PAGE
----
The DNS is the reason websites have such catchy domain names, but most people don’t know what is DNS and…
A 301 redirect is the reason you can change your domain name without worrying about losing the steady flow of traffic you’ve managed to build using your state-of-the-art SEO tool. But thanks to its technical name, most people who are new to web hosting don’t have a clue what a 301 redirect is or about how much more control they’d have over their website if they understood how it works.
Good thing you have this guide. Let’s get into it!
When you move, you need to forward all your mail to your new address, or poor old Mrs. Figg, who just moved into your old house, will be very confused as to why she’s suddenly getting a subscription to The Monthly Encyclopaedia of from Animal Planet. A 301 redirect follows the same principle.
Your URL is your website’s address.
It is what people type into their browsers when they want to head straight to your website. But sometimes, you need to change your URL. This could be because you’ve run into legal trouble with your domain, or because you’ve thought of a name that better appeals to your target demographic, or because you realise that your domain name contains an unfortunate misspelling.
A 301 redirect is a status code that tells your visitors’ browsers that your website has permanently moved. It’s like a mail forwarder that prevents your visitors from ending up at your old website, which you’re no longer using.
If your URL is bad or has a typo, you’ll naturally want to change it. But once you change your URL, you need to use a 301 redirect, so that your visitors don’t end up on the old website that’s no longer being used or updated, and so that you don’t lose all the traffic you’ve built up on the old URL.
Sometimes, your website contains several posts that would be more effective if they were combined into one epic post. (That could be because the posts overlap or because they compete for the same keywords.) But when you combine these pages, you’ll need to create a 301 redirect from each of the previous posts to the new post.
If you love your content but decide to change the format of your webpages, you’ll probably decide to recreate the old content on the new-and-improved webpage. In this case, you’ll need to use a 301 redirect to funnel your users from the old webpage to the new one.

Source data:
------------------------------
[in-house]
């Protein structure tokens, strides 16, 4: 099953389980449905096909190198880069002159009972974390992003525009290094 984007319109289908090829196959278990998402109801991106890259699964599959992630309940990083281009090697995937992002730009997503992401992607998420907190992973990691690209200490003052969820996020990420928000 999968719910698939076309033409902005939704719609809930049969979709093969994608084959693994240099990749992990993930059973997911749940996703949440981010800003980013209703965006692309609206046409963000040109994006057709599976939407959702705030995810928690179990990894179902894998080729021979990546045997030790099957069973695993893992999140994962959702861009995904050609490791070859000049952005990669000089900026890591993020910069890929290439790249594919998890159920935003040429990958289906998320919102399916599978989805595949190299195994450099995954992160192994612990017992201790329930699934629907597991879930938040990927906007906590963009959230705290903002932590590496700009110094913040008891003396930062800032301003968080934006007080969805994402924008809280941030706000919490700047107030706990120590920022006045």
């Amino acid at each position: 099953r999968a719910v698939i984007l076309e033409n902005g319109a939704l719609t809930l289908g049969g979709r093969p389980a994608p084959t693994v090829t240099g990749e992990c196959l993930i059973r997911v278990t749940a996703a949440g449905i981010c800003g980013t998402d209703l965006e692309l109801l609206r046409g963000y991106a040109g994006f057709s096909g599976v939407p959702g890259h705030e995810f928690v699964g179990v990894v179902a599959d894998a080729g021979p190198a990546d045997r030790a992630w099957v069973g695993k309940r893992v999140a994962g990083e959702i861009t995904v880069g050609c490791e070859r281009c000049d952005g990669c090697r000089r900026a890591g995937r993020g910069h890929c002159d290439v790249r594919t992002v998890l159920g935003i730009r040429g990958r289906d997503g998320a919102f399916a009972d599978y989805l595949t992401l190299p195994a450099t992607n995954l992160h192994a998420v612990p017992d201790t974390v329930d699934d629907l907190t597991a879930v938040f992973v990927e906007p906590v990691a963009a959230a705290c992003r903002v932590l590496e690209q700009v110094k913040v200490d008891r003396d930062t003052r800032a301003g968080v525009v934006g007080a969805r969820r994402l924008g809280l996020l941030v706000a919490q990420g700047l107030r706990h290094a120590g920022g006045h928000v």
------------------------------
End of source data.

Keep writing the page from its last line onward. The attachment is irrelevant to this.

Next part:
Installing an SSL certificate protects your website, your visitors, and your search ranking. But an SSL certificate changes your URL from http:// to https://. (The “S” in “HTTPS” stands for “secure”.)
To prevent your users from accidentally using the old, unprotected website, you’ll need to set up a 301 redirect so that even if they try to visit the old website, they’ll immediately be redirected to the secure version of your site.
If many URLs lead you your website, some of your visitors might be confused. To clean up your website (and keep your visitors), you’ll want to create one URL that represents your whole site.
To prevent your website from losing all the traffic you’ve already attracted through the old URLs, you’ll use a 301 redirect to automatically take your visitors to your new URL.
URLs can be unsightly. They can be filled with all sorts of letters, hyphens, and symbols that are not only hideous, but are also a waste of a powerful SEO opportunity. Branded URLs that contain the keywords you’re competing for are much better than plain URLs, because they give your webpage one more chance to tell the search engine which keyword you’re vying for.
For instance, this URL does nothing for your SEO:
On the other hand, this URL boosts your SEO and doesn’t give your visitors a headache:
Changing your plain URLs into beautiful, branded URLs is a great decision for your website. Just be sure to use a 301 redirect to keep all your old traffic.
301 redirects are incredibly useful, but there are two things you should know about them:
If your URLs are all pointing back to each other, your website could be stuck in an endless redirect loop, which will return the error message “ERR_TOO_MANY_REDIRECTS”. For instance, if you create URL 1 and redirect it to URL 2, which then redirects your visitors back to URL 1, they’ll never get to your website. Instead, their browser will show them the 301 error message. (Click to find out how to fix the err_too_many_redirects error.)
A 301 redirect tells browsers that your website has been moved, and it’s never going back to its old address. Use a 301 redirect only if you never intend to return to the old site. If you’re moving your website only temporarily, you’ll want to use a 302 redirect instead. This guide explains more about 301 redirects and how they’re different from 302 redirects.
A 301 redirect lets you change your website’s URL without losing web traffic. Just be careful not to accidentally create an infinite redirecting loop, and be sure to use the 301 redirect only when you want the move to the URL to be permanent.